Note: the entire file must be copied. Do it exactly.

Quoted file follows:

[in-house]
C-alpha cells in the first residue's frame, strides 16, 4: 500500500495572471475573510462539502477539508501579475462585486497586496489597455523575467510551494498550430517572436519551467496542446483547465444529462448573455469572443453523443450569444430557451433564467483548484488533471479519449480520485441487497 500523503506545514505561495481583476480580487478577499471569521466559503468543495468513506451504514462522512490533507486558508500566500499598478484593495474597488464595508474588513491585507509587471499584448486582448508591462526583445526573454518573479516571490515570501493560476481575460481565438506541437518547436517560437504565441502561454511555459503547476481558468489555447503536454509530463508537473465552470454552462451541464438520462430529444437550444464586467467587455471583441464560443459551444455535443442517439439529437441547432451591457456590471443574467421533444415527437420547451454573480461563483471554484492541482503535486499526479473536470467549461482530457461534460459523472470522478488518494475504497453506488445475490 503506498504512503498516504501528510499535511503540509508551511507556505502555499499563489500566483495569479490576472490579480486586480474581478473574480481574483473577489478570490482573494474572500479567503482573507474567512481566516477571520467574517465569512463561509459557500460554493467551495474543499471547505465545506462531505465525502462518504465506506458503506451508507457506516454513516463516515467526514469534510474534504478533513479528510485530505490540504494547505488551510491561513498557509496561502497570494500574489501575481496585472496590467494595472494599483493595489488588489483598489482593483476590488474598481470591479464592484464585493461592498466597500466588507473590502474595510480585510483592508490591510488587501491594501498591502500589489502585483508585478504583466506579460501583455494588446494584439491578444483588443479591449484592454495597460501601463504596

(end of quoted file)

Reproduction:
[in-house]
C-alpha cells in the first residue's frame, strides 16, 4: 500500500495572471475573510462539502477539508501579475462585486497586496489597455523575467510551494498550430517572436519551467496542446483547465444529462448573455469572443453523443450569444430557451433564467483548484488533471479519449480520485441487497 500523503506545514505561495481583476480580487478577499471569521466559503468543495468513506451504514462522512490533507486558508500566500499598478484593495474597488464595508474588513491585507509587471499584448486582448508591462526583445526573454518573479516571490515570501493560476481575460481565438506541437518547436517560437504565441502561454511555459503547476481558468489555447503536454509530463508537473465552470454552462451541464438520462430529444437550444464586467467587455471583441464560443459551444455535443442517439439529437441547432451591457456590471443574467421533444415527437420547451454573480461563483471554484492541482503535486499526479473536470467549461482530457461534460459523472470522478488518494475504497453506488445475490 503506498504512503498516504501528510499535511503540509508551511507556505502555499499563489500566483495569479490576472490579480486586480474581478473574480481574483473577489478570490482573494474572500479567503482573507474567512481566516477571520467574517465569512463561509459557500460554493467551495474543499471547505465545506462531505465525502462518504465506506458503506451508507457506516454513516463516515467526514469534510474534504478533513479528510485530505490540504494547505488551510491561513498557509496561502497570494500574489501575481496585472496590467494595472494599483493595489488588489483598489482593483476590488474598481470591479464592484464585493461592498466597500466588507473590502474595510480585510483592508490591510488587501491594501498591502500589489502585483508585478504583466506579460501583455494588446494584439491578444483588443479591449484592454495597460501601463504596